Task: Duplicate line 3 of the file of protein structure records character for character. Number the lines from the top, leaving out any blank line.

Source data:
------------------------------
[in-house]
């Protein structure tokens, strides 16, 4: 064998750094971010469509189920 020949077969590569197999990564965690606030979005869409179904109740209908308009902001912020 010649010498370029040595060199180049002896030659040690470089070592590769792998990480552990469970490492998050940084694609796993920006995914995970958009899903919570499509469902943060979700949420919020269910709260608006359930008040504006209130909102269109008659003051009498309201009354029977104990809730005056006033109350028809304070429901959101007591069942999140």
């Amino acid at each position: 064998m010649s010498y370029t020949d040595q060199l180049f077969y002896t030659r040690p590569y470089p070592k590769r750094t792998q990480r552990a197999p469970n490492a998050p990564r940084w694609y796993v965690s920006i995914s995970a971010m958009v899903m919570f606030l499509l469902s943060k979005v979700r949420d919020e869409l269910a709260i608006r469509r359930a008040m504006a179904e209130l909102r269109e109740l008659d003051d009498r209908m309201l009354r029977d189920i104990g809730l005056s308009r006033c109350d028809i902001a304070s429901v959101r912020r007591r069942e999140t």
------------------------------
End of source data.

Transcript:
């Amino acid at each position: 064998m010649s010498y370029t020949d040595q060199l180049f077969y002896t030659r040690p590569y470089p070592k590769r750094t792998q990480r552990a197999p469970n490492a998050p990564r940084w694609y796993v965690s920006i995914s995970a971010m958009v899903m919570f606030l499509l469902s943060k979005v979700r949420d919020e869409l269910a709260i608006r469509r359930a008040m504006a179904e209130l909102r269109e109740l008659d003051d009498r209908m309201l009354r029977d189920i104990g809730l005056s308009r006033c109350d028809i902001a304070s429901v959101r912020r007591r069942e999140t």